Eventually Paige decided that her middling success on the links would be over-shadowed profit-wise by her moving into the bathing suit modeling, fashion, and social influencer areas. I have no idea why she decided to strike out on that course. By the way, here’s Paige in her old career…

…and her new one:

Continue reading

Ethics Observations On Recent Developments In The Democratic Nomination Race

  • From CBS News: “Congregants at the historic Brown Chapel AME Church in Selma, Alabama, silently protested 2020 presidential candidate Michael Bloomberg as he delivered remarks there Sunday, standing and turning their backs on the former New York City mayor. Bloomberg addressed the congregation at Brown Chapel AME Church during a church service in which he discussed voter suppression and the fight for civil rights. But roughly 10 minutes into his remarks, several in attendance rose from their seats and silently turned away from him.The churchgoers remained standing through the end of Bloomberg’s remarks.”

Comment: Go ahead, Mike, spend your way out of this.

I had so many annoying discussions with Facebook Trump-haters who were  pinning their desperate hopes on Bloomberg to take the Democratic nomination and defeat Trump in November. Their logic: he would spend however much money it took. But people, even smart and experienced people, tend to wildly over-estimate the power of money, marketing, and advertising. People are lazy, gullible and often stupid, but they aren’t that lazy, gullible and stupid: no amount of hype and saturation advertising will persuade a market that a  self-evidently bad product is a good one.  Bloomberg is a bad product, at least for the Presidency. His record is wrong, his tools are inadequate, his character won’t be tolerated outside of the Big Apple. Hatred of Trump isn’t enough, and, as the Beatles sang, “Money can’t buy you love.”

  • Here’s the President of the United States doing a “Dorf” imitation to mock Bloomberg’s height.

Comment: I mention this because it’s funny. Wrong, but funny. Otherwise, I’m not going to complain about how un-presidential it is. This is how Trump is, and if he’s the President, this what Trump being President is and will be. Like it, tolerate it, or lump it.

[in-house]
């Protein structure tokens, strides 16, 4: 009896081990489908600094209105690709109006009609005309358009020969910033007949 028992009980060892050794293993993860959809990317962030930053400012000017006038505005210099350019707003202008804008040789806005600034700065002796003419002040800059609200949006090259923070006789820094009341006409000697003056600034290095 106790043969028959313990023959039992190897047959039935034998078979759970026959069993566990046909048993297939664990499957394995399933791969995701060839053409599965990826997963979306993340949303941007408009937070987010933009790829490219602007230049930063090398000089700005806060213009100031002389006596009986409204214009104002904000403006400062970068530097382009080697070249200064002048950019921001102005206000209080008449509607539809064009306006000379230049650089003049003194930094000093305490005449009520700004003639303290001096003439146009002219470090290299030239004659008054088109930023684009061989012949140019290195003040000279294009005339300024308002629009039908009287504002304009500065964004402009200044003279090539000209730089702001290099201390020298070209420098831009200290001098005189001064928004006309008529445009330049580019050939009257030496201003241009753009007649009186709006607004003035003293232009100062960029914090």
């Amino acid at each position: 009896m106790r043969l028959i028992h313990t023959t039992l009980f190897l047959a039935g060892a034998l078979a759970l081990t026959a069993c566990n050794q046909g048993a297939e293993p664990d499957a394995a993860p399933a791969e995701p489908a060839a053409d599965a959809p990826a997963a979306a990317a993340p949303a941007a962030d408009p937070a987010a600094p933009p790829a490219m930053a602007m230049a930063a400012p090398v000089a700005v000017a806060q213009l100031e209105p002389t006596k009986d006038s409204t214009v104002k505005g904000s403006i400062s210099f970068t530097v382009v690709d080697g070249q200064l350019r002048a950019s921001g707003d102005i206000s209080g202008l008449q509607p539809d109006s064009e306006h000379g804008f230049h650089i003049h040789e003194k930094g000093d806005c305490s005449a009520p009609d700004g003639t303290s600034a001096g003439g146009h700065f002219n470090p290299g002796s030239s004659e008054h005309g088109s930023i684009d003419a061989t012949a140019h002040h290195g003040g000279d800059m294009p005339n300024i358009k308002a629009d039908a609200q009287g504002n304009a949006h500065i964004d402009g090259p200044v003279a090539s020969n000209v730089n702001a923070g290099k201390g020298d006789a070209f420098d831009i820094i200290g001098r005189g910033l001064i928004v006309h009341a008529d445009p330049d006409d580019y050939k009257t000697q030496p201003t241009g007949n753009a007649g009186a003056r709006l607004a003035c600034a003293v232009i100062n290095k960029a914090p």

The Julie Principle. Continue reading

Ethics Observations On This Hilarious Trolling Competition

  • The President  wins, obviously. It does not demonstrate good judgment to challenge a master at his own game, on his home turf.

The ethics values at issue: hubris, competence.

  • It’s good to see that Mike Bloomberg is determined to elevate the level of campaign discourse, isn’t it?

Of course, Trump’s trademarked person insults about adversaries’ appearance are unpresidential and infantile, but they are his unapologetic style. Did Bloomberg not watch the 2016 GOP debates, when Marco Rubio lowered himself to Trump’s level with return personal insults only to see his support erode as a result? Did Bloomberg’s advisors?

Running against a President on the basis that he is a boor and an asshole and behaving like a boor and an asshole to do it is both hypocritical and stupid. Moreover, Rubio’s blunder is a matter of record. Bloomberg isn’t doing his homework.

Ethics values: Honesty, integrity, competence, diligence. Continue reading

Morning Ethics Warm-Up, 2/13/2020: I’m So Sorry I Missed Your Birthday, Mr. Lincoln.

I am awash with shame.

Yesterday was Abe Lincoln’s birthday, and I didn’t remember until late last night. This is the inevitable result of Presidents Day, the lazy combination of Lincoln and Washington’s birthdays into one floating holiday that lumps all our Presidents together as if they were equally laudable. (They are all laudable, but not equally.) Thus Franklin Pierce gets as much love from our calendar as Abe and George, which is ridiculous. ( President Pierce’s birthday I remember, because it’s the same date as my wedding anniversary, November 23.) In the old days before the blight of Presidents Day, school children would spend both February 12 and 22  learning about and doing projects related Lincoln or Washington. Without either of these great leaders, we probably don’t have a nation today, or if we do, it would be a vastly diminished one. Our first and Sixteenth Presidents tower over the rest in leadership ability, vision, and impact on our history and culture. Both deserve their own holiday, because every American should take at least a day out of every year to remember these two icons and honor their essential contributions, at great sacrifice, to the existence of the United States of America as well as the welfare of all of its citizens, past, present and future.

Today, most Americans couldn’t describe what Lincoln said at Gettysburg, and that’s not a recent phenomenon. In the classic movie “Ruggles of Red Gap,” a barroom full of Americans in a Western frontier town are unable to recall Lincoln’s message, but the very British butler, recently immigrated, can. Charles Laughton, who played the butler, continued to deliver Lincoln’s masterpiece throughout his career after that scene became the highlight of the movie. You can watch it here—I’d embed it, but there is no YouTube version.

1. Self promotion dept. I’ll be participating in a live podcast later today, discussing the ethical implications of nepotism. Details to come.